This morning I was going through my camera transferring old photos. Our transfer software has become infested with a bug and it’s been super glitchy lately. So today I am making sure that all our pictures are off the camera and stored on the hard drive before I back it up and clean off the camera. And I found this gem from Easter.
Creamie and three of her cousins. Classic awkward cousins picture, right? Yeah, I thought so too. So so perfect.
I’m officially 6 weeks out. Finger is doing amazingly better. Nerve pain has let up a lot in just these last few days. I am still typing with 9 fingers, and playing the piano at church with 9 fingers. But I think that might be out of habit now…. not sure. I’ll figure that out later. But finally I feel like I have jumped the sewing hurdle and landed back in the saddle. (Do you like how I mixed it up there.) Except for her Easter dress, I haven’t made a single thing for 6 weeks. And I’m not counting that because I cut it all out with scissors, not a rotary cutter. And that makes a huge difference (apparently). I’m still a little hesitant to use my rotary cutter, which honestly kind of makes me feel ridiculous. But yesterday that officially ended. I think. I hope so anyway.
I made this today. I am in an online quilting bee and this is our first month. This is for Sherri. This is the first bee I’ve been in, and I am a little intimidated by all the “real” quilters in it. I have made a lot of quilts, but I still don’t really consider myself a quilter. Not really. I am good at sewing squares together, and I have a lot of quilting fabric, but if it’s not a square? Well…. it makes me nervous. But this one was all half square triangles, so kind of a square. Kind of. Anyway I gave it a shot. And I love it!
Truth be told, I actually made TWO of these blocks today. Only, the first one didn’t turn out quite right. Actually, if we are starting at the beginning I have made three of these. One last night as a practice/trial run/can I really do this test before I cut into the pretty fabric that Sherri sent me. And it turned out perfectly. And I guess I got cocky, because the first one I made today? Well, not perfect. It’s destined to be a doll quilt for Creamie’s babies now. She’s already claimed it. I better hurry up and get that project finished before she shreds the unfinished edges! Thankfully there was plenty of fabric to make a second block this afternoon. I cut more carefully, sewed more precisely and pressed the thing within an inch of it’s life. And I didn’t lose any of my triangle points to the demon seam monster. Victory!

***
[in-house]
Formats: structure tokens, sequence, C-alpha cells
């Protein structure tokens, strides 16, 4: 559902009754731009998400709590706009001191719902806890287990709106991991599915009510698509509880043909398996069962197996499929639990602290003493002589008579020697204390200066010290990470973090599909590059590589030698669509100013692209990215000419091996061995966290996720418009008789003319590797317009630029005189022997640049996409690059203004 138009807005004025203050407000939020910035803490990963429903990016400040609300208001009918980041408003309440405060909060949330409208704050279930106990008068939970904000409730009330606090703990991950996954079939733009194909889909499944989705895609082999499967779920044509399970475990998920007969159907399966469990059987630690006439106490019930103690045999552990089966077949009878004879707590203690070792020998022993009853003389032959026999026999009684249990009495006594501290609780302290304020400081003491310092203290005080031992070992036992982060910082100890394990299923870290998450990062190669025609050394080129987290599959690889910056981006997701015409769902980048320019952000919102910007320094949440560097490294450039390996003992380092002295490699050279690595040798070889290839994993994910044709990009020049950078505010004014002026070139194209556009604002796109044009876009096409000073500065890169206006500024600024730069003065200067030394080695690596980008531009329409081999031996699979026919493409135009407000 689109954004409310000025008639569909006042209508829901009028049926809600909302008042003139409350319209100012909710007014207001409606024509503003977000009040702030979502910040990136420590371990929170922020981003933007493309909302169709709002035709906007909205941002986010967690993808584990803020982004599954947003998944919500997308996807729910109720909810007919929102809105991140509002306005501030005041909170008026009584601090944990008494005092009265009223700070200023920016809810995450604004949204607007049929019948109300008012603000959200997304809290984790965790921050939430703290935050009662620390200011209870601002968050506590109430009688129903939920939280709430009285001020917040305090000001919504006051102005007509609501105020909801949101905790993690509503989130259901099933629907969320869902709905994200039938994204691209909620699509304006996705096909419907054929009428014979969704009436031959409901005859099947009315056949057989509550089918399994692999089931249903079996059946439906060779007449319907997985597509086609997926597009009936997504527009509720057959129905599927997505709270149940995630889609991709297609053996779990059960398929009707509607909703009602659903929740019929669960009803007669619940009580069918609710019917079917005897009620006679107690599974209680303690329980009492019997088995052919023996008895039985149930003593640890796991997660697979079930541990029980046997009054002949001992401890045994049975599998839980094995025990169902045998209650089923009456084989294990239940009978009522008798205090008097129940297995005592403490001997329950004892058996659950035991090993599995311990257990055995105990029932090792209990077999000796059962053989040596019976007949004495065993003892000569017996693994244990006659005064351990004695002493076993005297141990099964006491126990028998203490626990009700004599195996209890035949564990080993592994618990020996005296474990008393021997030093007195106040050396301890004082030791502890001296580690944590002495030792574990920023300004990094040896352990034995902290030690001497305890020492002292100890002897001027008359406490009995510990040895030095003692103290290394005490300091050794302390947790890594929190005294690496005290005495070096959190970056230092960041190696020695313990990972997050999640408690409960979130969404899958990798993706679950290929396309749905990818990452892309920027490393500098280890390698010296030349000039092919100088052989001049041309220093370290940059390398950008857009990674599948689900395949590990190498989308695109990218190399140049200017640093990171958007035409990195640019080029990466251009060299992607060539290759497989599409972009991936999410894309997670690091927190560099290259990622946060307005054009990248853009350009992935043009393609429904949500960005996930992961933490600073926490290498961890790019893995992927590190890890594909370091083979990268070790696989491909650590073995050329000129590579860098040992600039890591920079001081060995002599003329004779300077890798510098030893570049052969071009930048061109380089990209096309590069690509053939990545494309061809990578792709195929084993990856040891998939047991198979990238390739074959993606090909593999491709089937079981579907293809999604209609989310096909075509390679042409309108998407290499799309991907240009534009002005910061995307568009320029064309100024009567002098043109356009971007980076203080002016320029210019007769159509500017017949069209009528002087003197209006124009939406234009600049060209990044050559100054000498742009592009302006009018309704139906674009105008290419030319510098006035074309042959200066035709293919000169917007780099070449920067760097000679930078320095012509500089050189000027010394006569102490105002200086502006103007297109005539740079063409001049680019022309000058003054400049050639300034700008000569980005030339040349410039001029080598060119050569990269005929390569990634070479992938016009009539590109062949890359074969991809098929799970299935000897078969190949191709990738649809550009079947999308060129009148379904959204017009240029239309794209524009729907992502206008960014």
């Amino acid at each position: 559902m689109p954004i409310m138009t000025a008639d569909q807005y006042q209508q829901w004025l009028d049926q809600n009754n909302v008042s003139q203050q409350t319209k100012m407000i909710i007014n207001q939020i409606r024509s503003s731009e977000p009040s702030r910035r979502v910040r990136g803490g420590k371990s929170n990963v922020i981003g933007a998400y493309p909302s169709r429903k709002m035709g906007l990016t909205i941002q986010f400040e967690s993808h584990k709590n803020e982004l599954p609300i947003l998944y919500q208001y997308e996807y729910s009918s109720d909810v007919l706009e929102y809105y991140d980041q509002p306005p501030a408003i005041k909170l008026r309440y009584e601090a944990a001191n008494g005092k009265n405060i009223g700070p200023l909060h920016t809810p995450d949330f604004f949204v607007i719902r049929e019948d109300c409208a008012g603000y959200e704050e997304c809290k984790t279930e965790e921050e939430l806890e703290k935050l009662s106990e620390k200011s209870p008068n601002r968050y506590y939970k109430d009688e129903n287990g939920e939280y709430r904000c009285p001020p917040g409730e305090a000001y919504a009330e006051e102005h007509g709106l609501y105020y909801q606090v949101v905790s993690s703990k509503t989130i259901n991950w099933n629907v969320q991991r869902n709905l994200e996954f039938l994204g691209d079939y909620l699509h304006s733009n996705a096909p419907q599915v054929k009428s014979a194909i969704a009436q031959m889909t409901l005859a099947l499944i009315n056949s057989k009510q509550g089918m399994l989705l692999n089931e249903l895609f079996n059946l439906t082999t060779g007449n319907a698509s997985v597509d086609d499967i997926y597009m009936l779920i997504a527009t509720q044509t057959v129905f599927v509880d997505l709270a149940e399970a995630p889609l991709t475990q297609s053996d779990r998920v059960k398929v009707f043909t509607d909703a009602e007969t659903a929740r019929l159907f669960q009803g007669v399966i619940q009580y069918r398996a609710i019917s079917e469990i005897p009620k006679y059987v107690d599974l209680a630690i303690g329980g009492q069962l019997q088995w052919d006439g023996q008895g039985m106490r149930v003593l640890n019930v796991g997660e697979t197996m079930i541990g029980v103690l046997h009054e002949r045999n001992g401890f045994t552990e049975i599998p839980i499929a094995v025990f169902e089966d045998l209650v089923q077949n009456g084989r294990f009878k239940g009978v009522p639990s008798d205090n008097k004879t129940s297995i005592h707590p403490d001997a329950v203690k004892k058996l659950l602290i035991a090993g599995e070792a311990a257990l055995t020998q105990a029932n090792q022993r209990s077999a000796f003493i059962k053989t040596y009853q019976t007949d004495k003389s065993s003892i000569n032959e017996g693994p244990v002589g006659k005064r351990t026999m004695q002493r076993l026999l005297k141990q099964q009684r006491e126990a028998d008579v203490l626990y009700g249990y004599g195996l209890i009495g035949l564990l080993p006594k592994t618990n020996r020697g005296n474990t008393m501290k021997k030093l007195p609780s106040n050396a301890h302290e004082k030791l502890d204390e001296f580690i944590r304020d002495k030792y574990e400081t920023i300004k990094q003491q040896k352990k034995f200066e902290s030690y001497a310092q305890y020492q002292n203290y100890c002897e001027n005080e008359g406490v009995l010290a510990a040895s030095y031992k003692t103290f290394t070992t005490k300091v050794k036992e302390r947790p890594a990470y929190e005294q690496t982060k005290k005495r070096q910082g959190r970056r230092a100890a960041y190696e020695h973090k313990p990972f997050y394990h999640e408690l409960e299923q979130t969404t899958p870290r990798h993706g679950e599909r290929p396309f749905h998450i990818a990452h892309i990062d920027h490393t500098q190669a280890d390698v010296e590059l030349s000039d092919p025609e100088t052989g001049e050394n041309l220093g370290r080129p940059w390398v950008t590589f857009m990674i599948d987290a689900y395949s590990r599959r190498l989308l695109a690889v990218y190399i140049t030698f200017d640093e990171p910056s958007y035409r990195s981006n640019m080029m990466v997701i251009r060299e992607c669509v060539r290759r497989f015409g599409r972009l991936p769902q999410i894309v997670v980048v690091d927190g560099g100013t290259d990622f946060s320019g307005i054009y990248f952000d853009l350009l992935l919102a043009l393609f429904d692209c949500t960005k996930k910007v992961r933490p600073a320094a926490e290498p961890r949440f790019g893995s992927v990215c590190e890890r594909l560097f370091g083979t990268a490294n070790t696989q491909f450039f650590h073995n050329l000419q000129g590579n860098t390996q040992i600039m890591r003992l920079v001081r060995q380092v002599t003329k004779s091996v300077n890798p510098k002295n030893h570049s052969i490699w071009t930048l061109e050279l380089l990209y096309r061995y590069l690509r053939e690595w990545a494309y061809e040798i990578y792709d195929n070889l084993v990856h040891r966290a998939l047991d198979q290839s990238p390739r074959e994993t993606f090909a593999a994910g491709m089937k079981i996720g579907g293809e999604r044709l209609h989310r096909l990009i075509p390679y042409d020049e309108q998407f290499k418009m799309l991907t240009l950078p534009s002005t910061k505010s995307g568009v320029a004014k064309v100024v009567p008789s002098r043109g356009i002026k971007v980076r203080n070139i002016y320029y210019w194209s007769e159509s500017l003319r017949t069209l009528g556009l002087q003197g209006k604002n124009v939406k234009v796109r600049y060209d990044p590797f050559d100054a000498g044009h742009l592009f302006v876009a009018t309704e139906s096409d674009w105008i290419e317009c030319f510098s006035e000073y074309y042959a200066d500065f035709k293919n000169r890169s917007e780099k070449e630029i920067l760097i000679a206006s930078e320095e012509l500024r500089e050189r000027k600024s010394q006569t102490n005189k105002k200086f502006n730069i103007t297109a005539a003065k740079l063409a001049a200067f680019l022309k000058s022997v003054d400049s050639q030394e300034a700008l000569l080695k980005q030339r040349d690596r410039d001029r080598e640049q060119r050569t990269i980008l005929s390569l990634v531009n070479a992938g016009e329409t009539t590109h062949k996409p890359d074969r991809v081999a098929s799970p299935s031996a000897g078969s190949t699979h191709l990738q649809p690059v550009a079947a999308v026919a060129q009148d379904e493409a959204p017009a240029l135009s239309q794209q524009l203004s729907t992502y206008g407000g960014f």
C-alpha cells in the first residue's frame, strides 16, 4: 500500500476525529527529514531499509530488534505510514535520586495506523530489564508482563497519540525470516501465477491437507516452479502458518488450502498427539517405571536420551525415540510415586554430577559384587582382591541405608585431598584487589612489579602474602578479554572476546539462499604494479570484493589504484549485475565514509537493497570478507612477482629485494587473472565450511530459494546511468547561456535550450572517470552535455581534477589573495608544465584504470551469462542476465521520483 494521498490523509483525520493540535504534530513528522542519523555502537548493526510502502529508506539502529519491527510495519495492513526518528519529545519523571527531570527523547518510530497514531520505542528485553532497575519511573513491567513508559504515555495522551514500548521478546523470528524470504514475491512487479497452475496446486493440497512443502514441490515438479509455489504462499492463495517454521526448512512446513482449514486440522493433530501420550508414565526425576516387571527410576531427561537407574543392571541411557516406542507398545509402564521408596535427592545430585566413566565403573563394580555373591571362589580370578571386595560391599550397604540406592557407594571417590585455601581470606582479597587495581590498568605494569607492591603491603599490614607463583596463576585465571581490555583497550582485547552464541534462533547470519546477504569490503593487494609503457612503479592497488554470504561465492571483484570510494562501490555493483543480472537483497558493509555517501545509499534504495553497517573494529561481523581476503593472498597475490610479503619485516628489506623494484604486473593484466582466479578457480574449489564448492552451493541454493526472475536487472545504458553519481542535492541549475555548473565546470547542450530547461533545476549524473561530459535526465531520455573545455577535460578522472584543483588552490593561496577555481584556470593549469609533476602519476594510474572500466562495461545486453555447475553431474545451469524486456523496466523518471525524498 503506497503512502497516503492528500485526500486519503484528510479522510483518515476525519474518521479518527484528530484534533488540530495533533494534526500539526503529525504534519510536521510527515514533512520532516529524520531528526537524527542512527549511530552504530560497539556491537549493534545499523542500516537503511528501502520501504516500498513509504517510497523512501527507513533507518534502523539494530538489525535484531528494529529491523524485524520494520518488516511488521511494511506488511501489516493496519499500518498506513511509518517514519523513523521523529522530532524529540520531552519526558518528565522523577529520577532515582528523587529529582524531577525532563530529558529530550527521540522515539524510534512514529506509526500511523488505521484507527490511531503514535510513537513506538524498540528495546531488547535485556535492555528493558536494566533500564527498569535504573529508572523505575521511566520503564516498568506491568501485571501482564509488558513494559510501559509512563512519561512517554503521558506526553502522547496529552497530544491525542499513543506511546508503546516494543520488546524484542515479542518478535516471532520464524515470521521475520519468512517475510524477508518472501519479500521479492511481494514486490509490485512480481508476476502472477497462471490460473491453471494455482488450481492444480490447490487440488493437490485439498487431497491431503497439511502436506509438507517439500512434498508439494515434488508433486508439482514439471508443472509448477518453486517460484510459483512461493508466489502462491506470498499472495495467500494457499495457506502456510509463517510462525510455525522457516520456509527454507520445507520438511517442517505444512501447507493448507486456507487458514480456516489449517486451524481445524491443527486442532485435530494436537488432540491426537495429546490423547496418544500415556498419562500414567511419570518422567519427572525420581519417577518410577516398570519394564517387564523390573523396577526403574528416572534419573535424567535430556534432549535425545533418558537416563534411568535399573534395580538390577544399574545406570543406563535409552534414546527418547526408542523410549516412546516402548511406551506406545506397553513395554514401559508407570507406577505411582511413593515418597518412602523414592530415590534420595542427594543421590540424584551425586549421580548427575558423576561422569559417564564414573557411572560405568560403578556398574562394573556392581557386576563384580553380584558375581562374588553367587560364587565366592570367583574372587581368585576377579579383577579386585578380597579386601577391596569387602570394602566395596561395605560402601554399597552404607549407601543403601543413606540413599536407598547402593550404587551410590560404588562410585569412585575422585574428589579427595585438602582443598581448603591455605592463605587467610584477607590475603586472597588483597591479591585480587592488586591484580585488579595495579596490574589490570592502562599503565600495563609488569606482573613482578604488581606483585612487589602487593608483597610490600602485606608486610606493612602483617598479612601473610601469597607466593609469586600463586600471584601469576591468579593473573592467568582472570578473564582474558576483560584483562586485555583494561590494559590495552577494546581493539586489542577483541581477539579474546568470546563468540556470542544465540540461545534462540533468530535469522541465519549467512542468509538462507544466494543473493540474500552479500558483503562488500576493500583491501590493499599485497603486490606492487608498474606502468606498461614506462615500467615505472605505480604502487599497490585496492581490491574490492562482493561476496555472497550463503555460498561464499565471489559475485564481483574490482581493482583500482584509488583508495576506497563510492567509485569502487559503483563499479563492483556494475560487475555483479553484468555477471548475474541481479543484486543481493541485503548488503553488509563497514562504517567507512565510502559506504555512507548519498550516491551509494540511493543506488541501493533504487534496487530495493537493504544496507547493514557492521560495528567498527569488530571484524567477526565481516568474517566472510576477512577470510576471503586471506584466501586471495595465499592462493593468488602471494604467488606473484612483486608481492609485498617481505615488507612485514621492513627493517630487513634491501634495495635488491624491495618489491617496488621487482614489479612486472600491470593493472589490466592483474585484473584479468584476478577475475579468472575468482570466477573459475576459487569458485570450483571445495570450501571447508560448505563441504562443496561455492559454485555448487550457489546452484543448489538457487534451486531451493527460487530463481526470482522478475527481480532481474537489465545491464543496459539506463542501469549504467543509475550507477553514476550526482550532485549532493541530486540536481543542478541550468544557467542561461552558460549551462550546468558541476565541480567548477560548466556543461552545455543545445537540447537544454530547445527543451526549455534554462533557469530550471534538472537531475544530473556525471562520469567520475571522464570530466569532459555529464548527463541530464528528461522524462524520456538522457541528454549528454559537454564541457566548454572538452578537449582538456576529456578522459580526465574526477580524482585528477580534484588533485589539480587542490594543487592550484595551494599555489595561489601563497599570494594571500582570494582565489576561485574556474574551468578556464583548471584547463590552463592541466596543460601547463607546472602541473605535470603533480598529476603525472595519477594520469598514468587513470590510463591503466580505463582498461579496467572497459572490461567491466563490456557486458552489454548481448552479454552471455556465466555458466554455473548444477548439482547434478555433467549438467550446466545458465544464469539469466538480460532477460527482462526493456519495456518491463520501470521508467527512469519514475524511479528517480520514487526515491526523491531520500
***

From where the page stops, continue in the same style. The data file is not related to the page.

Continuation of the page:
This block is a free pattern from quilterscache.com called the Double Aster Block. It is 12.5″ square (if you can trim edges straight, which I still need to do before I mail it back to Sherri) so 12″ finished size. I hope she likes it! (I found this picture on Pinterest that led me to the free pattern).
In other news. We’ve been battling spring sickies here for almost two weeks. Scott stayed home from work yesterday, we are all drugged up all the time, and we’ve gone through a TON of tissue over here. We are thankfully down from the box per day per person we started at. That makes for very sore noses, even though I only buy expensive “plus lotion and aloe” super soft tissue. Poor Creamie went through a whole box herself one day. That’s 125 tissues on her little face in 10 hours. So so sad. We are getting better, slowly. Creamie is back at school. Scott is back at work. I’ve been craving food but I can’t taste anything. I don’t want to cook anything. The only thing that sounds good is warm. I’m not too picky, if it’s warm I’ll eat it. I made a heck of a dent in the fresh from the oven chocolate chip cookies the other day…. I’m sick. It’s all fair game.
Can I just tell you how much I love weekends? I love weekends. Well, some of them. The one’s where Scott is home I love, when he is at work for 60-80 hours a week which bleeds into Friday night and all day Saturday (which happens 9 times out of 10) I hate them. But he is home this weekend. We went on a date last night and another slated for tonight.
She is at a movie with her dad right now so I can finish up a few little things for Easter tomorrow.
Yesterday Creamie and I went to IKEA and I found the most life changing little kitchen cart. It has changed the way I use my house, in only 24 hours. Amazing. I wish I’d had something like this 5 years ago!
She helped me put it together. She’s a team player like that. Also, she brought me Woody’s hat to hold all the teeny little screws. Thanks Woody.
Do you see the potential here? I know. So so great. It is already full of all the crap that was on my table. I only wish it had one more basket/tray/shelf thing to hold my actual sewing machine. And the best part about the whole thing is that it rolls right into my pantry. So I can roll it out, work on my projects and then just roll it back so we can eat dinner on the table. Eating dinner at the table once a week was one of my goals this year. It’s maybe happened twice. And only because I sliced my finger and haven’t done much sewing these past few weeks. But now that will change. I am so excited about it. The bet $50 I’ve spent on organization stuff ever.